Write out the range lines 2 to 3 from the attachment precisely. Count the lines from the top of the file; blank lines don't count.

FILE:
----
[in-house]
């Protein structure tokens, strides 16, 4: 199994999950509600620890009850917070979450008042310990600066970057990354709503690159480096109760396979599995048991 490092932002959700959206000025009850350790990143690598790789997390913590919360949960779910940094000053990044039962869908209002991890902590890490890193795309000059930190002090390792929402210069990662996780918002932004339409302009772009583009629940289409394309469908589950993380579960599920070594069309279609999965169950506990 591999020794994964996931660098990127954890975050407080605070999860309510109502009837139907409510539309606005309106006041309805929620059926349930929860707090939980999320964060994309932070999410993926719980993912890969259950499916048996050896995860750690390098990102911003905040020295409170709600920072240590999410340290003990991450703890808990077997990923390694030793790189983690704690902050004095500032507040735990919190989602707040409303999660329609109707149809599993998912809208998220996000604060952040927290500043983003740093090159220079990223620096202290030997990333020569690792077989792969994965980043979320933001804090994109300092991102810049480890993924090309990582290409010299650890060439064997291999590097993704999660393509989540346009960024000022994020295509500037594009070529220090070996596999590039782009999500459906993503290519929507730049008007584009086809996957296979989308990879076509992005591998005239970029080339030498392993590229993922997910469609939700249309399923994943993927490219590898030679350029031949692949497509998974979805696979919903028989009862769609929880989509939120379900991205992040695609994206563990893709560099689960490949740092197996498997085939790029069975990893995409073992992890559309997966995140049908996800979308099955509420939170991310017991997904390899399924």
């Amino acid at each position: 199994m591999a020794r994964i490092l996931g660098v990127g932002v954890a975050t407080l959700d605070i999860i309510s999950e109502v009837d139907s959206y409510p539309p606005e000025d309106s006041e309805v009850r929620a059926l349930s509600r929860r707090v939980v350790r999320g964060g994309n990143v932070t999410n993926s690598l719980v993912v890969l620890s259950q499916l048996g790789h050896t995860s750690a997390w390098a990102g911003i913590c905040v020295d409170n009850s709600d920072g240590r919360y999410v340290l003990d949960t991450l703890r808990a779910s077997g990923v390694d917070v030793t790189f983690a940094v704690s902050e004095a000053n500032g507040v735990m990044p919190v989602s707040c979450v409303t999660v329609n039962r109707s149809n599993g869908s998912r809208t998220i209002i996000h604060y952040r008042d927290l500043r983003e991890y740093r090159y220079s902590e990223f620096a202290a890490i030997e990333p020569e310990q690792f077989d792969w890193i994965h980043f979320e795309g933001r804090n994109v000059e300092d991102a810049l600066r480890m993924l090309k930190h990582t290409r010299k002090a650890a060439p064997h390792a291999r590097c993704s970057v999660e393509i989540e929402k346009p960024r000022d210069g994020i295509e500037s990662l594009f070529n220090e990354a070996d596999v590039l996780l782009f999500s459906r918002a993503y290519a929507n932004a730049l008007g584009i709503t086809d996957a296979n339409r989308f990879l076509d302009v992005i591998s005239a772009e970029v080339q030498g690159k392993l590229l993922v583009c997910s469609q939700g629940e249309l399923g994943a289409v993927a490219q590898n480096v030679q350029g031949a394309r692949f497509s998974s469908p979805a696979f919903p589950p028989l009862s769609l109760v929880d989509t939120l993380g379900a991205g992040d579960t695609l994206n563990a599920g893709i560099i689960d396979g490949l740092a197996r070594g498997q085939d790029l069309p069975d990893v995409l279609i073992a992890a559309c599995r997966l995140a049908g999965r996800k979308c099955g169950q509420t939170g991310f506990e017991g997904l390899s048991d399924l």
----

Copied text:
């Protein structure tokens, strides 16, 4: 199994999950509600620890009850917070979450008042310990600066970057990354709503690159480096109760396979599995048991 490092932002959700959206000025009850350790990143690598790789997390913590919360949960779910940094000053990044039962869908209002991890902590890490890193795309000059930190002090390792929402210069990662996780918002932004339409302009772009583009629940289409394309469908589950993380579960599920070594069309279609999965169950506990 591999020794994964996931660098990127954890975050407080605070999860309510109502009837139907409510539309606005309106006041309805929620059926349930929860707090939980999320964060994309932070999410993926719980993912890969259950499916048996050896995860750690390098990102911003905040020295409170709600920072240590999410340290003990991450703890808990077997990923390694030793790189983690704690902050004095500032507040735990919190989602707040409303999660329609109707149809599993998912809208998220996000604060952040927290500043983003740093090159220079990223620096202290030997990333020569690792077989792969994965980043979320933001804090994109300092991102810049480890993924090309990582290409010299650890060439064997291999590097993704999660393509989540346009960024000022994020295509500037594009070529220090070996596999590039782009999500459906993503290519929507730049008007584009086809996957296979989308990879076509992005591998005239970029080339030498392993590229993922997910469609939700249309399923994943993927490219590898030679350029031949692949497509998974979805696979919903028989009862769609929880989509939120379900991205992040695609994206563990893709560099689960490949740092197996498997085939790029069975990893995409073992992890559309997966995140049908996800979308099955509420939170991310017991997904390899399924």
């Amino acid at each position: 199994m591999a020794r994964i490092l996931g660098v990127g932002v954890a975050t407080l959700d605070i999860i309510s999950e109502v009837d139907s959206y409510p539309p606005e000025d309106s006041e309805v009850r929620a059926l349930s509600r929860r707090v939980v350790r999320g964060g994309n990143v932070t999410n993926s690598l719980v993912v890969l620890s259950q499916l048996g790789h050896t995860s750690a997390w390098a990102g911003i913590c905040v020295d409170n009850s709600d920072g240590r919360y999410v340290l003990d949960t991450l703890r808990a779910s077997g990923v390694d917070v030793t790189f983690a940094v704690s902050e004095a000053n500032g507040v735990m990044p919190v989602s707040c979450v409303t999660v329609n039962r109707s149809n599993g869908s998912r809208t998220i209002i996000h604060y952040r008042d927290l500043r983003e991890y740093r090159y220079s902590e990223f620096a202290a890490i030997e990333p020569e310990q690792f077989d792969w890193i994965h980043f979320e795309g933001r804090n994109v000059e300092d991102a810049l600066r480890m993924l090309k930190h990582t290409r010299k002090a650890a060439p064997h390792a291999r590097c993704s970057v999660e393509i989540e929402k346009p960024r000022d210069g994020i295509e500037s990662l594009f070529n220090e990354a070996d596999v590039l996780l782009f999500s459906r918002a993503y290519a929507n932004a730049l008007g584009i709503t086809d996957a296979n339409r989308f990879l076509d302009v992005i591998s005239a772009e970029v080339q030498g690159k392993l590229l993922v583009c997910s469609q939700g629940e249309l399923g994943a289409v993927a490219q590898n480096v030679q350029g031949a394309r692949f497509s998974s469908p979805a696979f919903p589950p028989l009862s769609l109760v929880d989509t939120l993380g379900a991205g992040d579960t695609l994206n563990a599920g893709i560099i689960d396979g490949l740092a197996r070594g498997q085939d790029l069309p069975d990893v995409l279609i073992a992890a559309c599995r997966l995140a049908g999965r996800k979308c099955g169950q509420t939170g991310f506990e017991g997904l390899s048991d399924l």